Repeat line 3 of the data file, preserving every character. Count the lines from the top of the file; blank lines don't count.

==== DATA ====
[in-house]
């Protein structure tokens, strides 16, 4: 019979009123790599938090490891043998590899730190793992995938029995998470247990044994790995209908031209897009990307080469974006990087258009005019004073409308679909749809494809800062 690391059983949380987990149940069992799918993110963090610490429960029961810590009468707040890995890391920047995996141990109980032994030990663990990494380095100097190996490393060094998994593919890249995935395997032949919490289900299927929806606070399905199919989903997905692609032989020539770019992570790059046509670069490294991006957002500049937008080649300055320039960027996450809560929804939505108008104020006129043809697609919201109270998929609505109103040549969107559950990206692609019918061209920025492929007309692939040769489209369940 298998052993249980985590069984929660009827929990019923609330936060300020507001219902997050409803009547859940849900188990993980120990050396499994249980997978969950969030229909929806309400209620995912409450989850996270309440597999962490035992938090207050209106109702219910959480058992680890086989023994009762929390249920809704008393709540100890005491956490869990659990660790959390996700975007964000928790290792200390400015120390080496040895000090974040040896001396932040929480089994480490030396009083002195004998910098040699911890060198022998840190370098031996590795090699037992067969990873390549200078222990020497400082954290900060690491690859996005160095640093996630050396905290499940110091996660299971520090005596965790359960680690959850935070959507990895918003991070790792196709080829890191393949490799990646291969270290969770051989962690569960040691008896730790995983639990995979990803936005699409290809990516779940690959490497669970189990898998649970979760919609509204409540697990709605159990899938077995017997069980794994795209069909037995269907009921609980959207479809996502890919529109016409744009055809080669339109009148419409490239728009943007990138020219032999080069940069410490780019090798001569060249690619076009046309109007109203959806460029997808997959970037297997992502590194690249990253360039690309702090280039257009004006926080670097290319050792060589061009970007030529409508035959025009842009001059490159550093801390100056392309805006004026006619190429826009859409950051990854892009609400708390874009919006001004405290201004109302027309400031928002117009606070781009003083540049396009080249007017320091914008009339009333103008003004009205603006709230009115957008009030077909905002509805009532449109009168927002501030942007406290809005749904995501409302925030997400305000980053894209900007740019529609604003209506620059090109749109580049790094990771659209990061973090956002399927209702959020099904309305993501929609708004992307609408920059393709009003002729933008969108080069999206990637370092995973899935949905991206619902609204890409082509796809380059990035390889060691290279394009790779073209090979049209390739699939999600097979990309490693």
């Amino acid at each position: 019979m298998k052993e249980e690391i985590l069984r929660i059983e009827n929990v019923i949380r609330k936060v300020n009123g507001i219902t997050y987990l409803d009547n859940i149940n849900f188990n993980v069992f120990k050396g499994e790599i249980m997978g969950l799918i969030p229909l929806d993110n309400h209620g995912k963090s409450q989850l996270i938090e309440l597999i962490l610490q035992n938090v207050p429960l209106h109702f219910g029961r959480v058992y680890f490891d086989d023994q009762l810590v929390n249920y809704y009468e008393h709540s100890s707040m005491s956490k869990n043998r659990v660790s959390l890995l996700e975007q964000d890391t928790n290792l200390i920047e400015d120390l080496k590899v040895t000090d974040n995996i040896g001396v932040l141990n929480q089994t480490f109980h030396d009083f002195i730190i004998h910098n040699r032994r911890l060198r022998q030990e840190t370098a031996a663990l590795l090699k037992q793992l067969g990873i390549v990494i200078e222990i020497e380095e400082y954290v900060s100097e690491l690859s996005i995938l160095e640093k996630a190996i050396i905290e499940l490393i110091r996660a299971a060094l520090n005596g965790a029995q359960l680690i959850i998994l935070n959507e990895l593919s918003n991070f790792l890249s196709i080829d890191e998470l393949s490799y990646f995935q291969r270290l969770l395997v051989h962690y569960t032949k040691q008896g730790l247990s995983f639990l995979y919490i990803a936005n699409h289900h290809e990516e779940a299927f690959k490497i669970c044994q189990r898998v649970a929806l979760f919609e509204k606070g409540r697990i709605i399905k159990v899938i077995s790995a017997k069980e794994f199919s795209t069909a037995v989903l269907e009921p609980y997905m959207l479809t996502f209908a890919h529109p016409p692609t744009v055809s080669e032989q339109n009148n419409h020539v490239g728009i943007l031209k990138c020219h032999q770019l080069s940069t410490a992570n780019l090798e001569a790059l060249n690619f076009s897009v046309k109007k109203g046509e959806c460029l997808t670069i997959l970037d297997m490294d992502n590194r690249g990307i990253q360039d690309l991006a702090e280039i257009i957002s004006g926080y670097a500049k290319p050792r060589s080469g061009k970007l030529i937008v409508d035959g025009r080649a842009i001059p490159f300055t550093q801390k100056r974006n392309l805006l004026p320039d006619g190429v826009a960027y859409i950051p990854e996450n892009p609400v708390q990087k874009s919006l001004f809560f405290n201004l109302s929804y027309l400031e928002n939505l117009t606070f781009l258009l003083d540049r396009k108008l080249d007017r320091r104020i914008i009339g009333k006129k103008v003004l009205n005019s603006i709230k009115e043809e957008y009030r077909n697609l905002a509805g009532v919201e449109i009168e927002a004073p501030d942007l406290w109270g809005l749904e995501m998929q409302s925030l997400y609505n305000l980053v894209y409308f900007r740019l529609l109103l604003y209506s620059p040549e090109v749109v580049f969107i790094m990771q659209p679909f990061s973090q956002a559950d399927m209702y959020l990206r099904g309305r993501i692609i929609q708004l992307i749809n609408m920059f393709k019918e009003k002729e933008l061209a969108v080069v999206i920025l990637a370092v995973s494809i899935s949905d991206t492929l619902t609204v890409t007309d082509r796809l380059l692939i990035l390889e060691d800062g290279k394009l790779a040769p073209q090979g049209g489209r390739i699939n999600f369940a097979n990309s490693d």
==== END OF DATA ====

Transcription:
């Amino acid at each position: 019979m298998k052993e249980e690391i985590l069984r929660i059983e009827n929990v019923i949380r609330k936060v300020n009123g507001i219902t997050y987990l409803d009547n859940i149940n849900f188990n993980v069992f120990k050396g499994e790599i249980m997978g969950l799918i969030p229909l929806d993110n309400h209620g995912k963090s409450q989850l996270i938090e309440l597999i962490l610490q035992n938090v207050p429960l209106h109702f219910g029961r959480v058992y680890f490891d086989d023994q009762l810590v929390n249920y809704y009468e008393h709540s100890s707040m005491s956490k869990n043998r659990v660790s959390l890995l996700e975007q964000d890391t928790n290792l200390i920047e400015d120390l080496k590899v040895t000090d974040n995996i040896g001396v932040l141990n929480q089994t480490f109980h030396d009083f002195i730190i004998h910098n040699r032994r911890l060198r022998q030990e840190t370098a031996a663990l590795l090699k037992q793992l067969g990873i390549v990494i200078e222990i020497e380095e400082y954290v900060s100097e690491l690859s996005i995938l160095e640093k996630a190996i050396i905290e499940l490393i110091r996660a299971a060094l520090n005596g965790a029995q359960l680690i959850i998994l935070n959507e990895l593919s918003n991070f790792l890249s196709i080829d890191e998470l393949s490799y990646f995935q291969r270290l969770l395997v051989h962690y569960t032949k040691q008896g730790l247990s995983f639990l995979y919490i990803a936005n699409h289900h290809e990516e779940a299927f690959k490497i669970c044994q189990r898998v649970a929806l979760f919609e509204k606070g409540r697990i709605i399905k159990v899938i077995s790995a017997k069980e794994f199919s795209t069909a037995v989903l269907e009921p609980y997905m959207l479809t996502f209908a890919h529109p016409p692609t744009v055809s080669e032989q339109n009148n419409h020539v490239g728009i943007l031209k990138c020219h032999q770019l080069s940069t410490a992570n780019l090798e001569a790059l060249n690619f076009s897009v046309k109007k109203g046509e959806c460029l997808t670069i997959l970037d297997m490294d992502n590194r690249g990307i990253q360039d690309l991006a702090e280039i257009i957002s004006g926080y670097a500049k290319p050792r060589s080469g061009k970007l030529i937008v409508d035959g025009r080649a842009i001059p490159f300055t550093q801390k100056r974006n392309l805006l004026p320039d006619g190429v826009a960027y859409i950051p990854e996450n892009p609400v708390q990087k874009s919006l001004f809560f405290n201004l109302s929804y027309l400031e928002n939505l117009t606070f781009l258009l003083d540049r396009k108008l080249d007017r320091r104020i914008i009339g009333k006129k103008v003004l009205n005019s603006i709230k009115e043809e957008y009030r077909n697609l905002a509805g009532v919201e449109i009168e927002a004073p501030d942007l406290w109270g809005l749904e995501m998929q409302s925030l997400y609505n305000l980053v894209y409308f900007r740019l529609l109103l604003y209506s620059p040549e090109v749109v580049f969107i790094m990771q659209p679909f990061s973090q956002a559950d399927m209702y959020l990206r099904g309305r993501i692609i929609q708004l992307i749809n609408m920059f393709k019918e009003k002729e933008l061209a969108v080069v999206i920025l990637a370092v995973s494809i899935s949905d991206t492929l619902t609204v890409t007309d082509r796809l380059l692939i990035l390889e060691d800062g290279k394009l790779a040769p073209q090979g049209g489209r390739i699939n999600f369940a097979n990309s490693d």